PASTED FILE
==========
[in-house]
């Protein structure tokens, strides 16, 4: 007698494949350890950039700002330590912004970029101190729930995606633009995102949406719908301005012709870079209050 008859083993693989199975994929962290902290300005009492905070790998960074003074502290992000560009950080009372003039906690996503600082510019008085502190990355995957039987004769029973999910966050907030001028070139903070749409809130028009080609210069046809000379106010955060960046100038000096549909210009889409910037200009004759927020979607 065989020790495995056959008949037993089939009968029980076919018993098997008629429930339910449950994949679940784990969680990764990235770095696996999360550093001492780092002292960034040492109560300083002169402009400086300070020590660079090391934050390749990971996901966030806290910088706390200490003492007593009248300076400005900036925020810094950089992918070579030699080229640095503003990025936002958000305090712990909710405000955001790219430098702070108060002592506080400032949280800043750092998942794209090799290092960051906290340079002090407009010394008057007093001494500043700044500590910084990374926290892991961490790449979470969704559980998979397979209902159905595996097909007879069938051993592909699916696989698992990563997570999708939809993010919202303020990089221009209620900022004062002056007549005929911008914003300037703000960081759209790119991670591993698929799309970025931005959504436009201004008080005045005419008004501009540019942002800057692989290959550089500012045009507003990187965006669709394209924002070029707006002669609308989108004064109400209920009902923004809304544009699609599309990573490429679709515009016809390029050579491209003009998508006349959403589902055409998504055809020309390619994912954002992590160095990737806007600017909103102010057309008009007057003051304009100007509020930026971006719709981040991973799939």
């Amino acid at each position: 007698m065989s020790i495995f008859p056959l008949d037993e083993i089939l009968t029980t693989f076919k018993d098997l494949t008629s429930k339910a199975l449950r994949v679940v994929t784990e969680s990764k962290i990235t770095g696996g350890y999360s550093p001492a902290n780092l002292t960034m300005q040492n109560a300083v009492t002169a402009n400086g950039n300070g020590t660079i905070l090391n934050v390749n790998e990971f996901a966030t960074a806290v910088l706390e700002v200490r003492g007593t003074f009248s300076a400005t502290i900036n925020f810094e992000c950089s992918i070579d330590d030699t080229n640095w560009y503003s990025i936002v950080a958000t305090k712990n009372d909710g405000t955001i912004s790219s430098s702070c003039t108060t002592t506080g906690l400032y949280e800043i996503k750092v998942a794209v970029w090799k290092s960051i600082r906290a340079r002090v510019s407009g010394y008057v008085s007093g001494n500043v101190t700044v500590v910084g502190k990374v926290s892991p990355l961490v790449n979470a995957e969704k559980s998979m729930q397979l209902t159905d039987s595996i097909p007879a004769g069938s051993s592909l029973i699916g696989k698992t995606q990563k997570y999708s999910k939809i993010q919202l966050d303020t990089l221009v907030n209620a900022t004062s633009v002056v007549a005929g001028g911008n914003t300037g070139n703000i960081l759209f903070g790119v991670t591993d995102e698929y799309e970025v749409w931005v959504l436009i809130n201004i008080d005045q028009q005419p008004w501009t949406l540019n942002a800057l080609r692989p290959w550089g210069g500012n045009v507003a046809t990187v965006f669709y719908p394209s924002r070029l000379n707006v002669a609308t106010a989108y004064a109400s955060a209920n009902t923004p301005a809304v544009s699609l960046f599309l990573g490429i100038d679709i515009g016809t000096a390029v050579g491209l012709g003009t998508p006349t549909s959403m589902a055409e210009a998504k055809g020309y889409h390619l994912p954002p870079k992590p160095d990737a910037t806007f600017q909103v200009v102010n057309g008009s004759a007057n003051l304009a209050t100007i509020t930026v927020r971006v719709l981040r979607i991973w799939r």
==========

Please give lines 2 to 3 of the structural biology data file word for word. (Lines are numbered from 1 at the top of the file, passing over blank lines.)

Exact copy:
């Protein structure tokens, strides 16, 4: 007698494949350890950039700002330590912004970029101190729930995606633009995102949406719908301005012709870079209050 008859083993693989199975994929962290902290300005009492905070790998960074003074502290992000560009950080009372003039906690996503600082510019008085502190990355995957039987004769029973999910966050907030001028070139903070749409809130028009080609210069046809000379106010955060960046100038000096549909210009889409910037200009004759927020979607 065989020790495995056959008949037993089939009968029980076919018993098997008629429930339910449950994949679940784990969680990764990235770095696996999360550093001492780092002292960034040492109560300083002169402009400086300070020590660079090391934050390749990971996901966030806290910088706390200490003492007593009248300076400005900036925020810094950089992918070579030699080229640095503003990025936002958000305090712990909710405000955001790219430098702070108060002592506080400032949280800043750092998942794209090799290092960051906290340079002090407009010394008057007093001494500043700044500590910084990374926290892991961490790449979470969704559980998979397979209902159905595996097909007879069938051993592909699916696989698992990563997570999708939809993010919202303020990089221009209620900022004062002056007549005929911008914003300037703000960081759209790119991670591993698929799309970025931005959504436009201004008080005045005419008004501009540019942002800057692989290959550089500012045009507003990187965006669709394209924002070029707006002669609308989108004064109400209920009902923004809304544009699609599309990573490429679709515009016809390029050579491209003009998508006349959403589902055409998504055809020309390619994912954002992590160095990737806007600017909103102010057309008009007057003051304009100007509020930026971006719709981040991973799939």
């Amino acid at each position: 007698m065989s020790i495995f008859p056959l008949d037993e083993i089939l009968t029980t693989f076919k018993d098997l494949t008629s429930k339910a199975l449950r994949v679940v994929t784990e969680s990764k962290i990235t770095g696996g350890y999360s550093p001492a902290n780092l002292t960034m300005q040492n109560a300083v009492t002169a402009n400086g950039n300070g020590t660079i905070l090391n934050v390749n790998e990971f996901a966030t960074a806290v910088l706390e700002v200490r003492g007593t003074f009248s300076a400005t502290i900036n925020f810094e992000c950089s992918i070579d330590d030699t080229n640095w560009y503003s990025i936002v950080a958000t305090k712990n009372d909710g405000t955001i912004s790219s430098s702070c003039t108060t002592t506080g906690l400032y949280e800043i996503k750092v998942a794209v970029w090799k290092s960051i600082r906290a340079r002090v510019s407009g010394y008057v008085s007093g001494n500043v101190t700044v500590v910084g502190k990374v926290s892991p990355l961490v790449n979470a995957e969704k559980s998979m729930q397979l209902t159905d039987s595996i097909p007879a004769g069938s051993s592909l029973i699916g696989k698992t995606q990563k997570y999708s999910k939809i993010q919202l966050d303020t990089l221009v907030n209620a900022t004062s633009v002056v007549a005929g001028g911008n914003t300037g070139n703000i960081l759209f903070g790119v991670t591993d995102e698929y799309e970025v749409w931005v959504l436009i809130n201004i008080d005045q028009q005419p008004w501009t949406l540019n942002a800057l080609r692989p290959w550089g210069g500012n045009v507003a046809t990187v965006f669709y719908p394209s924002r070029l000379n707006v002669a609308t106010a989108y004064a109400s955060a209920n009902t923004p301005a809304v544009s699609l960046f599309l990573g490429i100038d679709i515009g016809t000096a390029v050579g491209l012709g003009t998508p006349t549909s959403m589902a055409e210009a998504k055809g020309y889409h390619l994912p954002p870079k992590p160095d990737a910037t806007f600017q909103v200009v102010n057309g008009s004759a007057n003051l304009a209050t100007i509020t930026v927020r971006v719709l981040r979607i991973w799939r």